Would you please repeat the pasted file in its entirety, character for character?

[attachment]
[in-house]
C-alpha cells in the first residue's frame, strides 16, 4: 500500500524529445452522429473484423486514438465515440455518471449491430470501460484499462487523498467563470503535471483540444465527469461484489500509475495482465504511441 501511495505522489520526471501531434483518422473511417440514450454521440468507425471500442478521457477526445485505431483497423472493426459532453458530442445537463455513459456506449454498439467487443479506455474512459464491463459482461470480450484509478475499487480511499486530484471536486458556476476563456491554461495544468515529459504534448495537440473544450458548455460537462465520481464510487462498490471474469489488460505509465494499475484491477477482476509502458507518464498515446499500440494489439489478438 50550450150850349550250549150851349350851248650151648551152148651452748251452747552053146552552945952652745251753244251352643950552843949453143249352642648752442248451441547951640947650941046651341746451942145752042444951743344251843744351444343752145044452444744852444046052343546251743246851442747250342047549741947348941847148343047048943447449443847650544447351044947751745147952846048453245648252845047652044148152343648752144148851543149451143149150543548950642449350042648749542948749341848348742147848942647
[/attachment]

[in-house]
C-alpha cells in the first residue's frame, strides 16, 4: 500500500524529445452522429473484423486514438465515440455518471449491430470501460484499462487523498467563470503535471483540444465527469461484489500509475495482465504511441 501511495505522489520526471501531434483518422473511417440514450454521440468507425471500442478521457477526445485505431483497423472493426459532453458530442445537463455513459456506449454498439467487443479506455474512459464491463459482461470480450484509478475499487480511499486530484471536486458556476476563456491554461495544468515529459504534448495537440473544450458548455460537462465520481464510487462498490471474469489488460505509465494499475484491477477482476509502458507518464498515446499500440494489439489478438 50550450150850349550250549150851349350851248650151648551152148651452748251452747552053146552552945952652745251753244251352643950552843949453143249352642648752442248451441547951640947650941046651341746451942145752042444951743344251843744351444343752145044452444744852444046052343546251743246851442747250342047549741947348941847148343047048943447449443847650544447351044947751745147952846048453245648252845047652044148152343648752144148851543149451143149150543548950642449350042648749542948749341848348742147848942647